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COUNT SIR JOHN STUART

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Originally appearing in Volume V25, Page 1048 of the 1911 Encyclopedia Britannica.
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COUNT SIR JOHN STUART 01' MA1DA (1759-1815), British lieutenant-general, was born in Georgia. His father, Colonel John Stuart, was superintendent of Indian affairs in the southern district, and a prominent royalist in the War of Independence. Educated at Westminster School, young Stuart entered the 3rd Foot Guards in 1778, and almost immediately went to America with his regiment. He was present at the siege of Charleston, the battles of Camden and Guildford court-house, and the surrender of Yorktown, returning a regimental lieu-tenant and an army captain, as was then usual in the Guards. Ten years later, as captain and lieutenant-colonel, he was present with the duke of York's army in the Netherlands and in northern France. He took part in the sieges and battles of the 1793 campaign, Valenciennes, Lincelles, Dunkirk and Lannoy. In the following year, now at the head of his battalion, he was present at Landrecies and at Pont-a-Chin or Tournay, and when the tide turned against the allies, he shared with his guards in the discomforts of the retreat. As a brigadier-general he served in Portugal in 1796, and in Minorca in 1799. At Alexandria, in 18or, his handling of his brigade called forth special commendation in general orders, and a year later he became substantive major-general. After two years in command of a brigade in Kent, Stuart went with Sir James Craig to the Mediterranean. The English were employed along with Lacy's Russians in the defence of the kingdom of Naples, but Austerlitz led to the recall of the Russian contingent, and the British soon afterwards evacuated Italy. Thus exposed, Naples fell to the advancing troops of Massena, but Gaeta still held out for King Ferdinand, and Massena's main force soon became locked up in the siege of this fortress. Stuart, who was in temporary command, realized the weakness of the French position in Calabria, and on the 1st of July 18o6 swiftly disembarked all his available forces in the gulf of S. Euphemia. On the 4th the British, 4800 strong, won the celebrated victory of Maida over Reynier's detachment. Nothing, however, was done to follow up this success, as Stuart was too weak to shake Massena's foothold in Naples. After besieging and taking the castle of Scylla, the little force returned to Messina. Besides the dignity of count of Maida from the court of Palermo, Stuart received the thanks of parliament and an annuity of £1o0o, as well as the K.C.B. Superseded by two other generals, Fox and Moore, the latter of whom was his junior, Stuart came home in 18o6. A year later, however, as a lieutenant-general, he received the Mediterranean command, which he held until 18ro. His operations were confined to south Italy, where Murat, king of Naples, held the mainland, and the British and Neapolitan troops held Sicily for the Bourbon king. Of the events of this time may be mentioned the failure to relieve Colonel Hudson Lowe at Capri, the expedition against Murat's gunboats in the bay of Naples and the second siege of Scylla. The various attempts made by Murat to cross the straits uniformly failed, though on one occasion the French actually obtained a footing in the island. In r8ro Stuart returned to England. He died at Clifton in 1815. Two months previously he had received the G.C.B.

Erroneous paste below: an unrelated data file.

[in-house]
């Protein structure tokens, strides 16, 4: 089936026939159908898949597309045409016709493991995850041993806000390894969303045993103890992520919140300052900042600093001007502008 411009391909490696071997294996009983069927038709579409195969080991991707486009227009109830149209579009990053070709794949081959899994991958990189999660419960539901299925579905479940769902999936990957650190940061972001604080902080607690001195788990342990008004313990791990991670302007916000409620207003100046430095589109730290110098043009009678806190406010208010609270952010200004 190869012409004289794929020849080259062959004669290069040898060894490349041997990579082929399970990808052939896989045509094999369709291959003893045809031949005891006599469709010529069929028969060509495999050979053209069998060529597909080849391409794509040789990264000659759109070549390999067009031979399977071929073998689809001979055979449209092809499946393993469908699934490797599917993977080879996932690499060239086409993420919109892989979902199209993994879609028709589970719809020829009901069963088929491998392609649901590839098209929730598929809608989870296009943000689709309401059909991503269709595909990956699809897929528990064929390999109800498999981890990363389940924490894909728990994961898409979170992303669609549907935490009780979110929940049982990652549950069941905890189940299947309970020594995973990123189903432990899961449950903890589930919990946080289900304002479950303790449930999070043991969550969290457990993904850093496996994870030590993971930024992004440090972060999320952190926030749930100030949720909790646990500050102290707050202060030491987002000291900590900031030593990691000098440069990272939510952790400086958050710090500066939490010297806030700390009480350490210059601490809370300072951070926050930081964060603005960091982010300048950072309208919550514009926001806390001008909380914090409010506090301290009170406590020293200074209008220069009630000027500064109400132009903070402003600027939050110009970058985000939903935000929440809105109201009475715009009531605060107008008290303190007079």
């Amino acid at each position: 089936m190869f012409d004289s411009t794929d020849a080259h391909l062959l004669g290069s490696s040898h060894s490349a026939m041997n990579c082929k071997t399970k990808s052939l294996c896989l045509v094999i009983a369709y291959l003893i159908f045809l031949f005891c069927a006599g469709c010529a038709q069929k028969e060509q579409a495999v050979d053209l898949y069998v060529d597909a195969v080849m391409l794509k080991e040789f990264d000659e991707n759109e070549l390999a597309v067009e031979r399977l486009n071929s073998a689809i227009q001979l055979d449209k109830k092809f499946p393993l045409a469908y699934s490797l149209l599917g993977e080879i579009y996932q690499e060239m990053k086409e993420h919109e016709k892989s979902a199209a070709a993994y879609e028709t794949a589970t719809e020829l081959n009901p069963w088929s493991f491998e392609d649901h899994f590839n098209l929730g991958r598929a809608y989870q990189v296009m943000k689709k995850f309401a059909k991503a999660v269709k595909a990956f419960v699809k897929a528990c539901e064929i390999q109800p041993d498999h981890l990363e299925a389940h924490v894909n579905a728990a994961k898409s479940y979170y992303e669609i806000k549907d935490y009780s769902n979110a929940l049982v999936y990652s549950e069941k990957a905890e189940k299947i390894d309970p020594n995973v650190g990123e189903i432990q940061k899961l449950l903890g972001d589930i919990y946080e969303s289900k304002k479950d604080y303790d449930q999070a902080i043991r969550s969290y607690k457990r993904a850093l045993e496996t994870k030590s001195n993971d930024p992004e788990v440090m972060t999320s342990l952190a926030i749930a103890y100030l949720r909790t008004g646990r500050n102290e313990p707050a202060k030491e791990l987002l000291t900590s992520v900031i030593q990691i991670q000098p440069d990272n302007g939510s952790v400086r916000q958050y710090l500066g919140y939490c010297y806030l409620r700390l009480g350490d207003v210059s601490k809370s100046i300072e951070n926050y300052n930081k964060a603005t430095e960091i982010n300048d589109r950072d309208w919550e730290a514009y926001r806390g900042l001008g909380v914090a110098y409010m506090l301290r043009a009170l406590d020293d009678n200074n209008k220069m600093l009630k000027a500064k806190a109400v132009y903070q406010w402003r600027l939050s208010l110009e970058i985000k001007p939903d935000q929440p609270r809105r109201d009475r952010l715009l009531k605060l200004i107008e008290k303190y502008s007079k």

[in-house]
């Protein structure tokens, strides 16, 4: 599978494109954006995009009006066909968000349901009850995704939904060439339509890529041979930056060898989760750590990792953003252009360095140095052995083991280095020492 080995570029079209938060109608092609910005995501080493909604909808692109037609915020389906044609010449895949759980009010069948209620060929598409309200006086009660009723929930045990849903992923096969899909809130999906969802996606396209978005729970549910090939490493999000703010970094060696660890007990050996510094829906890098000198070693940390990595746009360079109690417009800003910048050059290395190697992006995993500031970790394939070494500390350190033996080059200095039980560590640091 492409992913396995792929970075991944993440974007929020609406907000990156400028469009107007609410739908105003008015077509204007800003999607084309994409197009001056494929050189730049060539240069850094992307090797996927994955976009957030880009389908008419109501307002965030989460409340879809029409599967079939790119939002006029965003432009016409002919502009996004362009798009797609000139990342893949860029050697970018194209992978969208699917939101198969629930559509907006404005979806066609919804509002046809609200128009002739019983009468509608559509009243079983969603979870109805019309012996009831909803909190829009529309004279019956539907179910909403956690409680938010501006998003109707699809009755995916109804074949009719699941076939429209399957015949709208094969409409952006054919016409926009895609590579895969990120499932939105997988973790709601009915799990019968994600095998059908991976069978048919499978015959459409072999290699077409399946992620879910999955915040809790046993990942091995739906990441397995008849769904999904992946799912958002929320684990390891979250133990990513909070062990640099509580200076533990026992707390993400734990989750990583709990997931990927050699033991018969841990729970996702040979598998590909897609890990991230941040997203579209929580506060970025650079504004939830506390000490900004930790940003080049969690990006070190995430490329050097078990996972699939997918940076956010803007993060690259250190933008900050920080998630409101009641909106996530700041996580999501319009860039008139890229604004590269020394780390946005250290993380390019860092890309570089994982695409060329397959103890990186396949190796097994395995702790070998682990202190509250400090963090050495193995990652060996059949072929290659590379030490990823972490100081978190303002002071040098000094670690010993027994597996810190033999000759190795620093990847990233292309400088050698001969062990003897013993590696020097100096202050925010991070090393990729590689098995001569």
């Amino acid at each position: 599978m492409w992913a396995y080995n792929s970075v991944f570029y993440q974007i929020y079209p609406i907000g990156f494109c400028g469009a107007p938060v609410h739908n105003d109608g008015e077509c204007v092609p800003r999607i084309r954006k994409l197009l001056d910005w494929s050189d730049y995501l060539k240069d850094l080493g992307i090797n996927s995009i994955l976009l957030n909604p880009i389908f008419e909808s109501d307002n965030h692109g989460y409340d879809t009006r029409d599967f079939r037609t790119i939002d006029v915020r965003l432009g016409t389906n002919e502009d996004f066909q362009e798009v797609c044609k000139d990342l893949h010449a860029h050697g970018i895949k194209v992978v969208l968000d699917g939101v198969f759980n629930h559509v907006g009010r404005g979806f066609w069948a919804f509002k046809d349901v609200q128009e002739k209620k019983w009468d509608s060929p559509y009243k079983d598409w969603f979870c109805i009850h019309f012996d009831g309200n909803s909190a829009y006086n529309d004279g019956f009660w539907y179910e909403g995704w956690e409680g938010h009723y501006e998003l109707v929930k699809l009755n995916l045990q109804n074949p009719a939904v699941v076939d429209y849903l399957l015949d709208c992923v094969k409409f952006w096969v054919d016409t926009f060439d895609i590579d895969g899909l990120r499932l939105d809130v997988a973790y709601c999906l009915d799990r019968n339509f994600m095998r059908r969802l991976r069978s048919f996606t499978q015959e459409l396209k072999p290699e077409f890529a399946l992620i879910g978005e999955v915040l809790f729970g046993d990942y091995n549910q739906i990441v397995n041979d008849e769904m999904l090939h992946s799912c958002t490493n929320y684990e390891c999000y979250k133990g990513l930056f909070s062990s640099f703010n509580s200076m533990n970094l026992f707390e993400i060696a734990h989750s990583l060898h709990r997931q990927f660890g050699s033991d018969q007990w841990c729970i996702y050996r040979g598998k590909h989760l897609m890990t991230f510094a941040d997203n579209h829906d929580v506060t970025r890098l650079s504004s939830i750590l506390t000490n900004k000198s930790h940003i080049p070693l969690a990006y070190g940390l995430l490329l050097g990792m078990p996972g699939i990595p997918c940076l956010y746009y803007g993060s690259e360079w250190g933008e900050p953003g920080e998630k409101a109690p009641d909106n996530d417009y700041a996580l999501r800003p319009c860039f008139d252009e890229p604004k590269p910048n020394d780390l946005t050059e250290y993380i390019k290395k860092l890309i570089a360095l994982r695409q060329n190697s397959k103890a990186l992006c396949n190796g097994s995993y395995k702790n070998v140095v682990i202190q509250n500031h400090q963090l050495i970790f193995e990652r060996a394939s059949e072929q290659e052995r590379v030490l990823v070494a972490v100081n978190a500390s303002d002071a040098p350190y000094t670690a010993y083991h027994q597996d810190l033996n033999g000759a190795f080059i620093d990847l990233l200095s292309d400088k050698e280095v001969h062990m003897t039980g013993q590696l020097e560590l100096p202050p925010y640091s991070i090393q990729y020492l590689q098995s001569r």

End of Article: COUNT SIR JOHN STUART
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PHILIP STUBBS [STUBBES] (c. 1555-c. 161o)

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